major sons, allotment on account of acquisition to each major son do
not arise in terms of the policy. Even at the risk of repetition it needs
to be highlighted that when there has been no acquisition from each
major son of the family, the question of allotment of land to all major
sons of the family would be clearly contrary to the provision of the R &
R Policy. The entire right of the respondent/oustee in this litigation
flows from the R & R Policy of the State of M.P. and it is crystal clear
that the redeeming feature of the policy is acquisition of 25% land of
the displaced family. Therefore, even if the displaced family
constituted of several major sons, the acquisition of 25% of land from
each major son is completely missing, and, therefore, we do not see
any reason as to why we should allow the parties to be bogged down
into further litigation for determination of the question as to whether all
major sons of a displaced family are entitled to a separate unit of 2
hectares of land or only the land holder of the displaced family would
be entitled. Hence, the direction of the High Court of Madhya Pradesh
vide its impugned judgment for allotment of land to each major son of
the displaced family needs to be overturned.
45. There is yet another reason for us for disapproving the
direction of the High Court as the High Court, in our view, was not
justified in entertaining a writ petition by way of public interest

 
38
litigation when the High Court of Madhya Pradesh had already dealt
with the question against which the appeal also travelled upto this
Court and was seized of other writ petitions on the question. In regard
to the above question, we take note of a decision of this Court in
Joydeep Mukharjee vs. State of West Bengal & Ors., reported in
(2011) 2 SCC 706 wherein this Court had been pleased to hold that
the jurisdiction even of the Supreme Court:
“in a public interest litigation cannot be pressed into

service where matters have already been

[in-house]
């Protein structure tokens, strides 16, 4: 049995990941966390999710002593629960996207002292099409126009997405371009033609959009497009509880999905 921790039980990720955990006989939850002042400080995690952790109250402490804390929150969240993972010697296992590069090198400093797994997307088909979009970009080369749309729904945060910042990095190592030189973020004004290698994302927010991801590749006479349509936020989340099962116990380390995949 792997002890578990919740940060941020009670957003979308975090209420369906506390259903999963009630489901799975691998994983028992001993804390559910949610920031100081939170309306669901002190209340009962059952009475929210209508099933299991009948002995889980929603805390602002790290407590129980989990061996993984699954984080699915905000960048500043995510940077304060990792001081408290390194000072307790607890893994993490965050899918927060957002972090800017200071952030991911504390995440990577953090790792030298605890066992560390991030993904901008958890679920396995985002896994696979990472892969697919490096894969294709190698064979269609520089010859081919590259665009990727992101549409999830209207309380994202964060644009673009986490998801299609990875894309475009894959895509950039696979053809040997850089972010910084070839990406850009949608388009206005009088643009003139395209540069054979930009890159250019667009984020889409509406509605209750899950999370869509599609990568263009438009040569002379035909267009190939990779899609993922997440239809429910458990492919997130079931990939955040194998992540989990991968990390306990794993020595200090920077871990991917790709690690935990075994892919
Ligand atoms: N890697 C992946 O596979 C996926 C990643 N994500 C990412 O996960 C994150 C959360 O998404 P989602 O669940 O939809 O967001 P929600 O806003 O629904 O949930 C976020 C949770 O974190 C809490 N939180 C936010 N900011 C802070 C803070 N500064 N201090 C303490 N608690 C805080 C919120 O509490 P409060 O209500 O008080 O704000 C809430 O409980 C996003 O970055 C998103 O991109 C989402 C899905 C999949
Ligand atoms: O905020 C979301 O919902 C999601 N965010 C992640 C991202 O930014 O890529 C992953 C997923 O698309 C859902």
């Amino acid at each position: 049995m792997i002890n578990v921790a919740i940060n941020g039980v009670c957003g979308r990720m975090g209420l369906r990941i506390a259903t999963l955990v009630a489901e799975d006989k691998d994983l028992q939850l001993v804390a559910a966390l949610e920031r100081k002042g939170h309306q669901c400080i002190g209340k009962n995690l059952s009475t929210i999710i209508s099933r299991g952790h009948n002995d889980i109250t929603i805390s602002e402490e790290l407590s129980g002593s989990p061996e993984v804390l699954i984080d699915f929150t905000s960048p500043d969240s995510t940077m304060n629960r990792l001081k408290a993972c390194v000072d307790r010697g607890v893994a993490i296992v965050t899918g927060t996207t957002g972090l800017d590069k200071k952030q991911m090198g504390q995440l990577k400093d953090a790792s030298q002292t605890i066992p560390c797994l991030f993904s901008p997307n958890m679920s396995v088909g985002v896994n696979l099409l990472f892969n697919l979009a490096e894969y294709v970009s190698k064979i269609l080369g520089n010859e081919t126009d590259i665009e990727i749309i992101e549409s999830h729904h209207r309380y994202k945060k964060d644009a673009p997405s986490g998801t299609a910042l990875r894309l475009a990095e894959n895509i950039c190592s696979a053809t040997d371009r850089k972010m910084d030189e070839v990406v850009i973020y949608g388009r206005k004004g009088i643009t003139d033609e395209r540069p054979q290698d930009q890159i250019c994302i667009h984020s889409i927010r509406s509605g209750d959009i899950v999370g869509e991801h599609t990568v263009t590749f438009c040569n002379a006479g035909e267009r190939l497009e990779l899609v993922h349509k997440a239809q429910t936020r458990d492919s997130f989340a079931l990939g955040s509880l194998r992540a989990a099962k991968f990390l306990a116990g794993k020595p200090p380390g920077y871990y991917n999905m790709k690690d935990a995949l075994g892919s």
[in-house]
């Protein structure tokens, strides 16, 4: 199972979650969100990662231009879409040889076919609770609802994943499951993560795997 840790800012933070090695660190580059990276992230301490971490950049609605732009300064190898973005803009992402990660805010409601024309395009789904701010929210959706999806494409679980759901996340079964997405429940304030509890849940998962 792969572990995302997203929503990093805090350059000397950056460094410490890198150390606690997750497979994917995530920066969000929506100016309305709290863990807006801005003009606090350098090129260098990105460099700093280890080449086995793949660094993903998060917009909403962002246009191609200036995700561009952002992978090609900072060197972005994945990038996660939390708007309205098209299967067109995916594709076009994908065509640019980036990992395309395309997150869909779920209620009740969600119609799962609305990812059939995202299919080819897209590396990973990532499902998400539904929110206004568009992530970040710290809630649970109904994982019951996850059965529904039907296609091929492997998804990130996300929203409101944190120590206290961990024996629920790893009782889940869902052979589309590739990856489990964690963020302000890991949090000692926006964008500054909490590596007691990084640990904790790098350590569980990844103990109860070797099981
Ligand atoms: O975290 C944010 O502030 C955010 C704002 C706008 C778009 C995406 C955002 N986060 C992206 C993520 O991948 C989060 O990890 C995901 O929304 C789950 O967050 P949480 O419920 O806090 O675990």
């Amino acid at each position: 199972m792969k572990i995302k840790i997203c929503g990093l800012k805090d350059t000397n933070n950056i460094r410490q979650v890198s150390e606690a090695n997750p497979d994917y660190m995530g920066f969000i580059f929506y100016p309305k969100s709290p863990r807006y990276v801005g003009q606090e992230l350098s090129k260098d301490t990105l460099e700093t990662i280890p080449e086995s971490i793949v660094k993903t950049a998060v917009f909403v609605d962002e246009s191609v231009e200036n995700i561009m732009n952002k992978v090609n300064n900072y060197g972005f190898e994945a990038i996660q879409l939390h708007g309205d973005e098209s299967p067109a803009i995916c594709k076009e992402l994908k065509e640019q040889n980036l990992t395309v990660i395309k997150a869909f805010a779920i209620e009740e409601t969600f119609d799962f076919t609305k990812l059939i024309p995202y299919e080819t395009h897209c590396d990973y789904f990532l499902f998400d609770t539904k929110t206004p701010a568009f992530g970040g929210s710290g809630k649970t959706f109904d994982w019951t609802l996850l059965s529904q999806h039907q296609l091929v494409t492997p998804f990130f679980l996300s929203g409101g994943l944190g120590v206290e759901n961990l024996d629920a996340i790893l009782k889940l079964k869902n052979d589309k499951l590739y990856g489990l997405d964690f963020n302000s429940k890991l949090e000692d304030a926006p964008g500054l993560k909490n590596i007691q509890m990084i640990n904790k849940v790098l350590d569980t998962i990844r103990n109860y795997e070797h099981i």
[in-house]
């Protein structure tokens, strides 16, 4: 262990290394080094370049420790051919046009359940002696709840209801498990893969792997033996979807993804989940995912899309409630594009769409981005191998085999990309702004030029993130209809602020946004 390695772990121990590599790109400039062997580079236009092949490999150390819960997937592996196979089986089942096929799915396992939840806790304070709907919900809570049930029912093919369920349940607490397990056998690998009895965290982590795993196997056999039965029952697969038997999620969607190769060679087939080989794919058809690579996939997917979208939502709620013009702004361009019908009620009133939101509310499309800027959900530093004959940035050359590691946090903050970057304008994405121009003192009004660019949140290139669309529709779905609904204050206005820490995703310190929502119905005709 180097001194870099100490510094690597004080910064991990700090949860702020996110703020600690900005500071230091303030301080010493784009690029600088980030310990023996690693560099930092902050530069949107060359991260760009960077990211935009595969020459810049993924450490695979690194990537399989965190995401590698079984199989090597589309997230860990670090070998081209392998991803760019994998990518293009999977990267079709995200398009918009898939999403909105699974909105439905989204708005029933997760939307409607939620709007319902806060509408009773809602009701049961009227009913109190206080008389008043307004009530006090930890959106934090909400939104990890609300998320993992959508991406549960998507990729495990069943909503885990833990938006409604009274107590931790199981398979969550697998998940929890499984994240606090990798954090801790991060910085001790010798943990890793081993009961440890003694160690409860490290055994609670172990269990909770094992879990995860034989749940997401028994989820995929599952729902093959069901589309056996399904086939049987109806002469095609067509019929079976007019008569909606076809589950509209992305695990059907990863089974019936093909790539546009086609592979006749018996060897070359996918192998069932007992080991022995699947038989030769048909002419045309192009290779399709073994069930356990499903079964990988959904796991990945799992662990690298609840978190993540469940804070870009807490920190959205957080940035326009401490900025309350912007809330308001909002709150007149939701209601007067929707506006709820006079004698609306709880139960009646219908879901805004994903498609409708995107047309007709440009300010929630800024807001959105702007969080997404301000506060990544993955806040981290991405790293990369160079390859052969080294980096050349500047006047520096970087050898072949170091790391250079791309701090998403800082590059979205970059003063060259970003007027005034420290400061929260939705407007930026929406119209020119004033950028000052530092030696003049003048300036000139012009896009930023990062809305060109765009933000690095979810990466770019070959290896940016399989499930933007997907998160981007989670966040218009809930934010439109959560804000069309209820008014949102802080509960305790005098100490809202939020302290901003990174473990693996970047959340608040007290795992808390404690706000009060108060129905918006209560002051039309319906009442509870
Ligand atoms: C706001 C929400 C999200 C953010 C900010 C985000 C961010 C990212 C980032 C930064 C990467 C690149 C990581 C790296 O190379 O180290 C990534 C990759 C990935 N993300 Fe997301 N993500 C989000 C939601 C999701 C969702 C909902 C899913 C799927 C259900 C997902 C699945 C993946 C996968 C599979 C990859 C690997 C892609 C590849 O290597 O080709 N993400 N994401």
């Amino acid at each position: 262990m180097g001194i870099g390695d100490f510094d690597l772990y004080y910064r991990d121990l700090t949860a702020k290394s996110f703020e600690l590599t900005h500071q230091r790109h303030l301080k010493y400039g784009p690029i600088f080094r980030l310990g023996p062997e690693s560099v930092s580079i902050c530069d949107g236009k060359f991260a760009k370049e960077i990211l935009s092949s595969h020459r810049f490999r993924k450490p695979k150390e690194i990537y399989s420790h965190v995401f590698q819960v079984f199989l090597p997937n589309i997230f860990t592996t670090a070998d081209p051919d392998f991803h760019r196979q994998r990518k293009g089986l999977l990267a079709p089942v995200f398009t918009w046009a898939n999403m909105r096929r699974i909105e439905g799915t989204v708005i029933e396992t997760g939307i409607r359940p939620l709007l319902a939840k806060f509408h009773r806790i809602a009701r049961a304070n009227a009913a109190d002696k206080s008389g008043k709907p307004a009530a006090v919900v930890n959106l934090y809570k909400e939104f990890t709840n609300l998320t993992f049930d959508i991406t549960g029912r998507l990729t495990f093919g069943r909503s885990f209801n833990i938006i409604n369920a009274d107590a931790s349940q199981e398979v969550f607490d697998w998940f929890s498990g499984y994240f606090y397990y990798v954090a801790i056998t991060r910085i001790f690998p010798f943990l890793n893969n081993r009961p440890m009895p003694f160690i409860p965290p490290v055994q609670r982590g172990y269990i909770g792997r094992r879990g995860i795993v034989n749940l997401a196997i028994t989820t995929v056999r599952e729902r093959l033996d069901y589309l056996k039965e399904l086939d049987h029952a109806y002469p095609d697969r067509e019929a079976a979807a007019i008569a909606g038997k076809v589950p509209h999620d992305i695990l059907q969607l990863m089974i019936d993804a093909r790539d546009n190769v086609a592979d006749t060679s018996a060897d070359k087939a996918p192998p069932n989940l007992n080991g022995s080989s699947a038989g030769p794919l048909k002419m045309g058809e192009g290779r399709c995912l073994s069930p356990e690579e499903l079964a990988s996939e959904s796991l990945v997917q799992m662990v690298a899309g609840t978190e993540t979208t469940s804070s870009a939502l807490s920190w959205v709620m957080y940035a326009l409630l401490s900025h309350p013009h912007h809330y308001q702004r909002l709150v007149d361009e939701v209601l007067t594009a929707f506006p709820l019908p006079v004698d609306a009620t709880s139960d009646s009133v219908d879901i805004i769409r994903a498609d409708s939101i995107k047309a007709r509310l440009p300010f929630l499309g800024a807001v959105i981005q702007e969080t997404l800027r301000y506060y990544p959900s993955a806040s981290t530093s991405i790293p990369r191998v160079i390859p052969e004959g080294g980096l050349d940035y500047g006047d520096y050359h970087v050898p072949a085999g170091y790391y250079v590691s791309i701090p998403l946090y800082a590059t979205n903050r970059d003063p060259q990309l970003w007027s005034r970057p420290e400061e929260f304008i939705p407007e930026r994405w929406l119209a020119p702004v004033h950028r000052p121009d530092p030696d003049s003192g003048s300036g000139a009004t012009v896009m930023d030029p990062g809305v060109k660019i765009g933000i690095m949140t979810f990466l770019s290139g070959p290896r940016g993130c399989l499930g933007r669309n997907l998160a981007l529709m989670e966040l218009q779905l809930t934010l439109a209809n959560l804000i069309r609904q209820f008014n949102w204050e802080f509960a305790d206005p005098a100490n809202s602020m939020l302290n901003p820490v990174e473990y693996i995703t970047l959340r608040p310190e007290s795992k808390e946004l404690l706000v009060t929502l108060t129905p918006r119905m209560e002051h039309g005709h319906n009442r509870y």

completely and effectively adjudicated upon not

only in individual petitions but even in writ petitions

raising the larger question as was raised in the

earlier writ petition.”
The learned Judges have been pleased to hold that:
principles of finality and fairness demand that there

should be an end to litigation and it is in public

interest that issues settled by judgment of the

court which have attained finality should not be

permitted to be re-agitated all over again.

 
46. Taking note of the aforesaid observation fraught with
wisdom, we are of the view that the High Court was not correct in
entertaining a writ petition all over again by way of a Public Interest
Litigation when the question of implementation of R & R Policy had
been considered and decided by the High Court of Madhya Pradesh
earlier giving rise to appeals up to this Court. Besides this, the High
Court in the impugned judgment itself has laid down that there had

 
39
been substantial compliance of the R & R Policy of the Government of
M.P. and yet it was pleased to direct the respondent-State/appellant
herein to consider the question of allotment of 2 hectares of land to
each major son of a displaced family overlooking the fact that if each
major son of the displaced family had not been separately deprived of
25% of the acquired land, then even as per the Policy, they were not
entitled to 2 hectares of land. In that view of the matter also the
direction of the High Court travels beyond the scope of R & R Policy.
The High Court in any view had no reason to expand the scope of R &
R Policy by directing the State of M.P. to allot land to each of the
displaced family.
47. However, we are conscious of the fact that in the process
of allotment, it is quite possible that some of the oustees might have
been deprived of the land who were separately holding the acquired
land. But in order to ensure effective implementation, there is already
a Grievance Redressal Authority (GRA) and if the oustees have any
grievance in regard to non-implementation of the R & R Policy in so
far as their entitlement as per the policy is concerned, they would be
free to move the GRA for redressal of their grievance. But a blanket
direction as given out by the High Court to allot land to each major
son of a displaced family without any averment to the effect that they
were deprived of 25% of acquired land separately, the plea that the

 
40
State of M.P. should consider their grievance and allot them land
appears to be contrary to the R & R Policy. Acquisition of 25% of land
is a condition precedent to become eligible for allotment of 2 hectares
of land. We, therefore, feel the need to clarify that we have not
entered into the area of determination of the question as to whether
major son of a family is entitled to a separate unit or not as in our view
even if we were to follows (2005) 4 SCC 32 and were to hold that
each major son of a displaced family is entitled to a separate unit of
compensatory land, deprivation of 25% of land from them is totally
missing and if that is so, we fail to understand as to how we can allow
the respondents to reopen this question after four years of revision of
R & R Policy. Learned counsel for the respondent Bheru Singh, no
doubt, had submitted that this Court had to take into consideration the
indigent status of the affected parties. But when a social activist takes
up the cause for the oustees, it is expected of them to take a